“That way, there would be less of a chance of me running into him,” Reyna said. “I had calmed down a little bit, but now I’m back to when it initially happened. I’m reliving the attack, and I don’t want to deal with the hell I went through right after it. It’s too much for me to deal with right now, just knowing he’s out on the streets.”

Reyna said it took him three weeks to recover from a concussion he sustained in the attack, and he’s currently undergoing counseling.

“They say have a lot of systems of post-traumatic stress disorder,” he said. “I have my good days and bad days, buy my level of anxiety just went up a couple of notches with him getting out of jail.”

Reyna said he also received a threatening text message a few days before Calhoun got out, but he is unsure who sent it. He has reported the message to police.

Williams, of the TFA, said she’s concerned about the standard that’s apparently being used by authorities to determine whether offenses are hate crimes. Texas’ hate crimes statute doesn’t include protections for transgender people, but the new federal law does.

“Apparently the attackers just have to come out and say, ‘Yes it’s a hate crime. I hate them, I was motivated by hate, now take me off to jail,'” Williams said. “Basically, unless they can have evidence that is beyond the pale, that is incontrovertible, they can’t prosecute it is as a hate crime.

“It would break if my heart, and it would make me lose a lot of respect for our legal system, if this guy gets off with a slap on the wrist and some community service after attacking a trans man with a deadly weapon and sending him to the hospital,” Williams said.

—  John Wright

Classmate arrested in hate-crime attack on transgender Houston Community College student Lance Reyna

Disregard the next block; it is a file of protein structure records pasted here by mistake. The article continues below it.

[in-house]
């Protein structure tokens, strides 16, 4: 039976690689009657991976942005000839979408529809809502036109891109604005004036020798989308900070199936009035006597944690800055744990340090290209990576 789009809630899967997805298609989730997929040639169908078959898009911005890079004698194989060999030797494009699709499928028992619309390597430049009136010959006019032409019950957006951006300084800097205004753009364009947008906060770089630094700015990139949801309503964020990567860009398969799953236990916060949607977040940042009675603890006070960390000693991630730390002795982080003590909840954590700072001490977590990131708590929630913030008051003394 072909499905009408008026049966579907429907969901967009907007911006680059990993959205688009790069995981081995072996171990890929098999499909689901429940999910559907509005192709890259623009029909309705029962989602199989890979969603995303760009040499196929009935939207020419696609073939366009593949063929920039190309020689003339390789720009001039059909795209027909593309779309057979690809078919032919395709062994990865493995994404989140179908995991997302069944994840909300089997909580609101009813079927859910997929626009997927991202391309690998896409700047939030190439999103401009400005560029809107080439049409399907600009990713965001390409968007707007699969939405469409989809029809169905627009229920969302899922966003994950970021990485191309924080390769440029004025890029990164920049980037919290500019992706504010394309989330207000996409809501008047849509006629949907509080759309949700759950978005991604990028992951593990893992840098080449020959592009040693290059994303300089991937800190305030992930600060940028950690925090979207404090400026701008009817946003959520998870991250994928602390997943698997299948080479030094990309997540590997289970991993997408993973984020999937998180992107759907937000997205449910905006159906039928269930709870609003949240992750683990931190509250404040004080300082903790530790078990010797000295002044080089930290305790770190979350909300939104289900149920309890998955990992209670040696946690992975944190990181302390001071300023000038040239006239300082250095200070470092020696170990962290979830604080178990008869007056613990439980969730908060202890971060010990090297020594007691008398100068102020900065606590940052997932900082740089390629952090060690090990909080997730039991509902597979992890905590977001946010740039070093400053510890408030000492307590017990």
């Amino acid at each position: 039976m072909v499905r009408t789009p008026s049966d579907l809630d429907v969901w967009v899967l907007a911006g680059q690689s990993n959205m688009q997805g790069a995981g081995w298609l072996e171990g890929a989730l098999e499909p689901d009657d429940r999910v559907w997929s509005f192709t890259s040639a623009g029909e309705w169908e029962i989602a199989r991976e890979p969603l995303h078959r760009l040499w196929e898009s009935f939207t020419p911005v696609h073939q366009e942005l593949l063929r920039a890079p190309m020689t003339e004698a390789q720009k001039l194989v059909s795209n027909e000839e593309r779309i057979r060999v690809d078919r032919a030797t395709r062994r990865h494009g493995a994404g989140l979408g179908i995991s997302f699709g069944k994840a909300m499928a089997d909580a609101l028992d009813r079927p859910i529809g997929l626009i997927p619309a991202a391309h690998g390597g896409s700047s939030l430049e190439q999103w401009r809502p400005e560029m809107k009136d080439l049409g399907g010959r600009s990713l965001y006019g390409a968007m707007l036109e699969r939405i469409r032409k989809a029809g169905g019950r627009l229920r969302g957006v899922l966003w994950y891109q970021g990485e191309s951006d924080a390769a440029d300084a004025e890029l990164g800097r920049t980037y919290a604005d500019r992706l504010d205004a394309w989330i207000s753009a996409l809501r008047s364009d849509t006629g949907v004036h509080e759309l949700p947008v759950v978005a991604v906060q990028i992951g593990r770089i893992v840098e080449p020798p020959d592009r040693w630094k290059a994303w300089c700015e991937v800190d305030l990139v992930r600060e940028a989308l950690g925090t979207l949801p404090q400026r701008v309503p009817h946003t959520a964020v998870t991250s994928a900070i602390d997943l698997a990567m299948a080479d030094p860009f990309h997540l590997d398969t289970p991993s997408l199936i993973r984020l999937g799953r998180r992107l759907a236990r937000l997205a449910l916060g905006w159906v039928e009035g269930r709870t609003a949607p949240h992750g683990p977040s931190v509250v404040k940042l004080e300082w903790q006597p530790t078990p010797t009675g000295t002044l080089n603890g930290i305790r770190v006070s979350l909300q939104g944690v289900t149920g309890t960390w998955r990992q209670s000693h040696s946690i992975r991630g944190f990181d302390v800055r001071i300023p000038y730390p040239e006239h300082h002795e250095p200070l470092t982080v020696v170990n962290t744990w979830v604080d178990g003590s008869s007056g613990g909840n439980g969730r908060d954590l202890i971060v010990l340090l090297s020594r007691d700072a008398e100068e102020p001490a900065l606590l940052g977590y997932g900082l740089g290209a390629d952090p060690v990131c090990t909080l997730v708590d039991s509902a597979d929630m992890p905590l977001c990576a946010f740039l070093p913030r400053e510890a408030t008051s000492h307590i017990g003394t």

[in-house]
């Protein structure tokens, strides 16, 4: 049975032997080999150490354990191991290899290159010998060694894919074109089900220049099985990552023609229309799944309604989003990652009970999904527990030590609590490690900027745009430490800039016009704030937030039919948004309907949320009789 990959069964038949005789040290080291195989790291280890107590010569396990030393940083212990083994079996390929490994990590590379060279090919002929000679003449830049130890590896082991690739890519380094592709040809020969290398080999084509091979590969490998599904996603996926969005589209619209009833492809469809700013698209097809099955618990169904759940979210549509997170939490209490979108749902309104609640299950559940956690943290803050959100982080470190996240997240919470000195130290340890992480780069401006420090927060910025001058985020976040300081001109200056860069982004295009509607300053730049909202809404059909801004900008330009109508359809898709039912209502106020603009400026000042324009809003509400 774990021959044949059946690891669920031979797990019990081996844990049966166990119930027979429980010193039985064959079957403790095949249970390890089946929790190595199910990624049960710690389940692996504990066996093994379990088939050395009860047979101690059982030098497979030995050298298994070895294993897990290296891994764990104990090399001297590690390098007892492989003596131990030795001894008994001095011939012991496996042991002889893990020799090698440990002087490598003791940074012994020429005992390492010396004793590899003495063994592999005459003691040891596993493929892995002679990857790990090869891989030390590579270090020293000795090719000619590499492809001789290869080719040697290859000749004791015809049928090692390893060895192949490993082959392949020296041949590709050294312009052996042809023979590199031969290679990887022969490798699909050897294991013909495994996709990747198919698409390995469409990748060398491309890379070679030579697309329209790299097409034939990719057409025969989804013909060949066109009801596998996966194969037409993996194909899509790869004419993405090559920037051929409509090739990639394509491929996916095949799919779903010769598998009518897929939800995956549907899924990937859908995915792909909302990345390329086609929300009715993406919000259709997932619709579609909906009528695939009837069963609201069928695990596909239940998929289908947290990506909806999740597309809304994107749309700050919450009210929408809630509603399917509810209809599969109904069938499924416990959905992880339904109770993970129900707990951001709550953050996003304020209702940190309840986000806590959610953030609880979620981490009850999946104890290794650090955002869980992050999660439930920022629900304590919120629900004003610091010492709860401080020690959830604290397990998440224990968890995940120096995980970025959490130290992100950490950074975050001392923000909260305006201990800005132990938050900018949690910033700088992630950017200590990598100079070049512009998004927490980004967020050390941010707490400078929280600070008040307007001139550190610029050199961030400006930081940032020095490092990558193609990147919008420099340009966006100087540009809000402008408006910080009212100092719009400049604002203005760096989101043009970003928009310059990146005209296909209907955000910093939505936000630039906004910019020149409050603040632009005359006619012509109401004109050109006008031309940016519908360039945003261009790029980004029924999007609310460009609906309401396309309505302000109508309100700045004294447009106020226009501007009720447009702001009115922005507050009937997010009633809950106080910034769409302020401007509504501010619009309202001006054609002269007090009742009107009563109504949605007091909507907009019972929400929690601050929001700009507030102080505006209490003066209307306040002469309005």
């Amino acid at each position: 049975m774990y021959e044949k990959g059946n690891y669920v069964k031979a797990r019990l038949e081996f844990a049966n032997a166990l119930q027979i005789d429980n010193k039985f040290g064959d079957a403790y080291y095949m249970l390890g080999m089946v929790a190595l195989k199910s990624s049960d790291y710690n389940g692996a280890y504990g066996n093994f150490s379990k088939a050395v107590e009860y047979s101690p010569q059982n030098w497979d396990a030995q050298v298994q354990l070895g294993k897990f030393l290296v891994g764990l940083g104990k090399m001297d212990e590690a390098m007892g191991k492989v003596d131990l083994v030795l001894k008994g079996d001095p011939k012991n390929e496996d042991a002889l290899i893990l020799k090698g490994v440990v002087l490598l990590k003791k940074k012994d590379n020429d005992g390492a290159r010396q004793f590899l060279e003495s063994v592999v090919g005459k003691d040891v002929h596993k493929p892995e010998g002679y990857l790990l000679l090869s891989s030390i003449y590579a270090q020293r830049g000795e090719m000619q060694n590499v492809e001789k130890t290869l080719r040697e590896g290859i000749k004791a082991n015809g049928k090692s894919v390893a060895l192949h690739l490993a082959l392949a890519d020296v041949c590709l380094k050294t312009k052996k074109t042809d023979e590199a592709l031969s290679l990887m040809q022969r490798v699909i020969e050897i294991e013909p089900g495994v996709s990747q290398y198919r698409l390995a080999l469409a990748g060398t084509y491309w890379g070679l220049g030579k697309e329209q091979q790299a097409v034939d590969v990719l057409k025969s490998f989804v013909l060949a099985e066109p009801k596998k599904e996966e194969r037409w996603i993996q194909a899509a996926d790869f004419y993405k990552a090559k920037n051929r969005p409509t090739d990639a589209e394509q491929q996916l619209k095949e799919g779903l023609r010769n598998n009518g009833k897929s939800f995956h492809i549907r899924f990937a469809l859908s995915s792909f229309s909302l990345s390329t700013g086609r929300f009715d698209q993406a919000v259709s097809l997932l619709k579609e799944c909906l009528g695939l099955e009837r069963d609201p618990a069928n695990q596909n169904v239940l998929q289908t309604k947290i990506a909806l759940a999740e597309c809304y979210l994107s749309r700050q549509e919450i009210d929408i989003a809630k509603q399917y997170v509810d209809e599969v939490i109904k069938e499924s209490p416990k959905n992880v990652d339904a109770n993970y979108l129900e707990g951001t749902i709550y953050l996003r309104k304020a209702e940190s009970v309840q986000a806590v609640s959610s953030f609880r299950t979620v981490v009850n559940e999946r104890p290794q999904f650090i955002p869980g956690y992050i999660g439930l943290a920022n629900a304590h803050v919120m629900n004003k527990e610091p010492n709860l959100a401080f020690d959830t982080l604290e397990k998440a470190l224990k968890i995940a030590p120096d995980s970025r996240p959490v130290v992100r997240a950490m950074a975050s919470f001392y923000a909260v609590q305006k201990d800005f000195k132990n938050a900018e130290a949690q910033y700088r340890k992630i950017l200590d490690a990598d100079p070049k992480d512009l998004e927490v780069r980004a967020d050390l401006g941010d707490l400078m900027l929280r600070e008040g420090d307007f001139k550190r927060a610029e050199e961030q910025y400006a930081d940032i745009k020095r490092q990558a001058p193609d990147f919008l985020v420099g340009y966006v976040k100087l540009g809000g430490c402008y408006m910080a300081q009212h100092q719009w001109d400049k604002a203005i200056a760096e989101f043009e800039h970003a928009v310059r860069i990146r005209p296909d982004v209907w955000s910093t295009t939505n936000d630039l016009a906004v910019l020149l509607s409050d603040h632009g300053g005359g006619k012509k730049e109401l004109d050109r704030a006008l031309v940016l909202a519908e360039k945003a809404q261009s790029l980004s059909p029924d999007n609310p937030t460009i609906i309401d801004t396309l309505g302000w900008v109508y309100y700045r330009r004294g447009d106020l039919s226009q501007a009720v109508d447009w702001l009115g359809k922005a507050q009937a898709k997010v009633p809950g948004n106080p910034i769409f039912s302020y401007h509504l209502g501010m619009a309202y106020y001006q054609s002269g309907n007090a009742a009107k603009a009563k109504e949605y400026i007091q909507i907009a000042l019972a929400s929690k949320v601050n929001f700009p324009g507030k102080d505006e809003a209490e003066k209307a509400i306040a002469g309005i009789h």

Lance Reyna

One of Lance Reyna’s classmates has been arrested in the transgender student-activist’s hate-crime beating inside a Houston Community College restroom last week, The Houston Chronicle reported Wednesday evening.

Terrance Calhoun, 22, was arrested on campus Wednesday and charged with aggravated robbery in the attack on 29-year-old Lance Reyna.

Reyna was washing his hands when his attacker emerged from a stall and put a knife to his throat saying, “Hey queer, I need you to be quiet, cooperate, and give me all your valuables.” Reyna, who is both transgender and gay, was knocked to the floor and beaten and kicked. His wallet and credit cards were taken.

Reyna told The Chroncile he’s slightly relieved about the arrest but still feels he was targeted and won’t be satisfied until Calhoun is convicted of a hate crime. Unfortunately, prosecutors say it’s unlikely they’ll pursue a hate-crime charge. Again, that’s because Texas law provides no enhanced penalty for hate crimes if the offense is already a first-degree felony, such as aggravated robbery.

While aggravated robbery is punishable by life in prison, it is difficult for law enforcement to send a message — or for the statute to act as a deterrent — if cases aren’t formally prosecuted as hate crimes. Furthermore, Texas’ hate crimes law doesn’t protect transgender people, so if the case were prosecuted as a hate crime, defense attorneys could try to argue that the statute doesn’t apply, even though Reyna is also gay.

From The Chronicle: